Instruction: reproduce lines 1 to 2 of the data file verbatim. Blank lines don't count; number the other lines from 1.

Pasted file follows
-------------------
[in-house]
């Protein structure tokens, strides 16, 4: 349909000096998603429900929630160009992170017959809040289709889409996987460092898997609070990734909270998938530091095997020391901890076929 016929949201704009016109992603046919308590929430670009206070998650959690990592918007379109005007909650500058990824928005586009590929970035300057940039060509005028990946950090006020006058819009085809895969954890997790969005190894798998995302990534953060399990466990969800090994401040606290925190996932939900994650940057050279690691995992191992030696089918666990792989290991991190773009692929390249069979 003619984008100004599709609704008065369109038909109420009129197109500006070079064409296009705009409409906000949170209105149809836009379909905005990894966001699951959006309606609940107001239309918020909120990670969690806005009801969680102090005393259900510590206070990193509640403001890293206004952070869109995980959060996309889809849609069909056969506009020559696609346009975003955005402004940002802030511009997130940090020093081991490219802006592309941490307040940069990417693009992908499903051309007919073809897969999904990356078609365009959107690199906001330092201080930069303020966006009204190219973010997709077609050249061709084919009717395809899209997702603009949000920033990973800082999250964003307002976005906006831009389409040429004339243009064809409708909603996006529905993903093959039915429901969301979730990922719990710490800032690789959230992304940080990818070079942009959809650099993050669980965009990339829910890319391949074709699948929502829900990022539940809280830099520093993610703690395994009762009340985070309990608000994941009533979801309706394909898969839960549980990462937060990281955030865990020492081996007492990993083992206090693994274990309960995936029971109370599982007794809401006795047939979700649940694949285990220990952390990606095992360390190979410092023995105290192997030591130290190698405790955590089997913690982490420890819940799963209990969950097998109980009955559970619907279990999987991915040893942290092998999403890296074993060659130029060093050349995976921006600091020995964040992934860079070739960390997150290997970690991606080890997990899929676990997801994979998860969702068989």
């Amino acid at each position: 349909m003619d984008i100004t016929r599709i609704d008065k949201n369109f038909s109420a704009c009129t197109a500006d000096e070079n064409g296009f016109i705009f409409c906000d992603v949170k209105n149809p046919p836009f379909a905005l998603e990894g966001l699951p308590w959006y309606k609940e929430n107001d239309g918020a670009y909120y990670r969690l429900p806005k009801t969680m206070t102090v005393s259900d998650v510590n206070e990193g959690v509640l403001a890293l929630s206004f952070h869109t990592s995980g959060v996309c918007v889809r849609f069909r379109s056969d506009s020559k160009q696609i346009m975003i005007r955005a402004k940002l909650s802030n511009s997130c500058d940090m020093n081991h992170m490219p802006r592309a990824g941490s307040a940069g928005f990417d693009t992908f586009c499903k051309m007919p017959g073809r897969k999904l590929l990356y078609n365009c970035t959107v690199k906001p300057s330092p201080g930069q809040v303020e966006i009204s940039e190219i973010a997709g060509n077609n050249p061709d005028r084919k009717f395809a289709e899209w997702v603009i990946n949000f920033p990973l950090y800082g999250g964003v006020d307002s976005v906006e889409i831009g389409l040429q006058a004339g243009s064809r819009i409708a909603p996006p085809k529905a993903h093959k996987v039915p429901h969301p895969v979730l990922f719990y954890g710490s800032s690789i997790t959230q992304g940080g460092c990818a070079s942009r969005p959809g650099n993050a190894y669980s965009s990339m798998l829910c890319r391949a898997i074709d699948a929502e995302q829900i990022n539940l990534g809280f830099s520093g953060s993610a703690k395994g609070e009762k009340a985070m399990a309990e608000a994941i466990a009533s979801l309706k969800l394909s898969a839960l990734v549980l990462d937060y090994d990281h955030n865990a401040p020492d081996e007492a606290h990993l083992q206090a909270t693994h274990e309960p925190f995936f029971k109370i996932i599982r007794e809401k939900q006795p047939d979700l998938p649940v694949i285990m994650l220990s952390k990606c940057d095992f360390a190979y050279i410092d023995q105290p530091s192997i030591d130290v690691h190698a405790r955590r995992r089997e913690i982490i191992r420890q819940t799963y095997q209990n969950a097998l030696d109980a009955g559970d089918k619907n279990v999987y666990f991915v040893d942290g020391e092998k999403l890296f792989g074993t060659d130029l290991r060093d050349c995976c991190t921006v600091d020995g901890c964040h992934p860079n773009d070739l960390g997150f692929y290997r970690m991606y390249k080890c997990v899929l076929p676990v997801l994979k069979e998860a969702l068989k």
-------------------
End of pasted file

[in-house]
């Protein structure tokens, strides 16, 4: 349909000096998603429900929630160009992170017959809040289709889409996987460092898997609070990734909270998938530091095997020391901890076929 016929949201704009016109992603046919308590929430670009206070998650959690990592918007379109005007909650500058990824928005586009590929970035300057940039060509005028990946950090006020006058819009085809895969954890997790969005190894798998995302990534953060399990466990969800090994401040606290925190996932939900994650940057050279690691995992191992030696089918666990792989290991991190773009692929390249069979 003619984008100004599709609704008065369109038909109420009129197109500006070079064409296009705009409409906000949170209105149809836009379909905005990894966001699951959006309606609940107001239309918020909120990670969690806005009801969680102090005393259900510590206070990193509640403001890293206004952070869109995980959060996309889809849609069909056969506009020559696609346009975003955005402004940002802030511009997130940090020093081991490219802006592309941490307040940069990417693009992908499903051309007919073809897969999904990356078609365009959107690199906001330092201080930069303020966006009204190219973010997709077609050249061709084919009717395809899209997702603009949000920033990973800082999250964003307002976005906006831009389409040429004339243009064809409708909603996006529905993903093959039915429901969301979730990922719990710490800032690789959230992304940080990818070079942009959809650099993050669980965009990339829910890319391949074709699948929502829900990022539940809280830099520093993610703690395994009762009340985070309990608000994941009533979801309706394909898969839960549980990462937060990281955030865990020492081996007492990993083992206090693994274990309960995936029971109370599982007794809401006795047939979700649940694949285990220990952390990606095992360390190979410092023995105290192997030591130290190698405790955590089997913690982490420890819940799963209990969950097998109980009955559970619907279990999987991915040893942290092998999403890296074993060659130029060093050349995976921006600091020995964040992934860079070739960390997150290997970690991606080890997990899929676990997801994979998860969702068989």